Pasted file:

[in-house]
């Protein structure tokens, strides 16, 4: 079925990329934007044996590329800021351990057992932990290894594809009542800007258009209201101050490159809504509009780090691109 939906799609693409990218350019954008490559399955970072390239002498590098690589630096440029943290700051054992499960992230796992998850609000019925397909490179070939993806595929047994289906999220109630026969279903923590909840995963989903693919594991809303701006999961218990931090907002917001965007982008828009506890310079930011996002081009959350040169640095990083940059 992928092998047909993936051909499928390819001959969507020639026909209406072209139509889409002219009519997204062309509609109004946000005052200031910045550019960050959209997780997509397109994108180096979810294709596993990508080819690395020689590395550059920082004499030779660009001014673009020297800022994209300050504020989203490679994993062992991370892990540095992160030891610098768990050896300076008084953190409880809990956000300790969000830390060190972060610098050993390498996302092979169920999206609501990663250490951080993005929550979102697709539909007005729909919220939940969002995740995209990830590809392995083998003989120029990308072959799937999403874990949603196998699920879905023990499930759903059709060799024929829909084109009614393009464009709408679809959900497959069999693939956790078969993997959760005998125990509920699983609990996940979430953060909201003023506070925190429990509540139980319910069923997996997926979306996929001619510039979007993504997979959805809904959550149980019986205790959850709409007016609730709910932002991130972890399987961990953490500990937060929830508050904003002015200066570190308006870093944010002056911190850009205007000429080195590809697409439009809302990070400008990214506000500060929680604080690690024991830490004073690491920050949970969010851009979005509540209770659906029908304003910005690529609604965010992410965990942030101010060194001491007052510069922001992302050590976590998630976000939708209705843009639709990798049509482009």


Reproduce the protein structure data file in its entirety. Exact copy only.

[in-house]
């Protein structure tokens, strides 16, 4: 079925990329934007044996590329800021351990057992932990290894594809009542800007258009209201101050490159809504509009780090691109 939906799609693409990218350019954008490559399955970072390239002498590098690589630096440029943290700051054992499960992230796992998850609000019925397909490179070939993806595929047994289906999220109630026969279903923590909840995963989903693919594991809303701006999961218990931090907002917001965007982008828009506890310079930011996002081009959350040169640095990083940059 992928092998047909993936051909499928390819001959969507020639026909209406072209139509889409002219009519997204062309509609109004946000005052200031910045550019960050959209997780997509397109994108180096979810294709596993990508080819690395020689590395550059920082004499030779660009001014673009020297800022994209300050504020989203490679994993062992991370892990540095992160030891610098768990050896300076008084953190409880809990956000300790969000830390060190972060610098050993390498996302092979169920999206609501990663250490951080993005929550979102697709539909007005729909919220939940969002995740995209990830590809392995083998003989120029990308072959799937999403874990949603196998699920879905023990499930759903059709060799024929829909084109009614393009464009709408679809959900497959069999693939956790078969993997959760005998125990509920699983609990996940979430953060909201003023506070925190429990509540139980319910069923997996997926979306996929001619510039979007993504997979959805809904959550149980019986205790959850709409007016609730709910932002991130972890399987961990953490500990937060929830508050904003002015200066570190308006870093944010002056911190850009205007000429080195590809697409439009809302990070400008990214506000500060929680604080690690024991830490004073690491920050949970969010851009979005509540209770659906029908304003910005690529609604965010992410965990942030101010060194001491007052510069922001992302050590976590998630976000939708209705843009639709990798049509482009």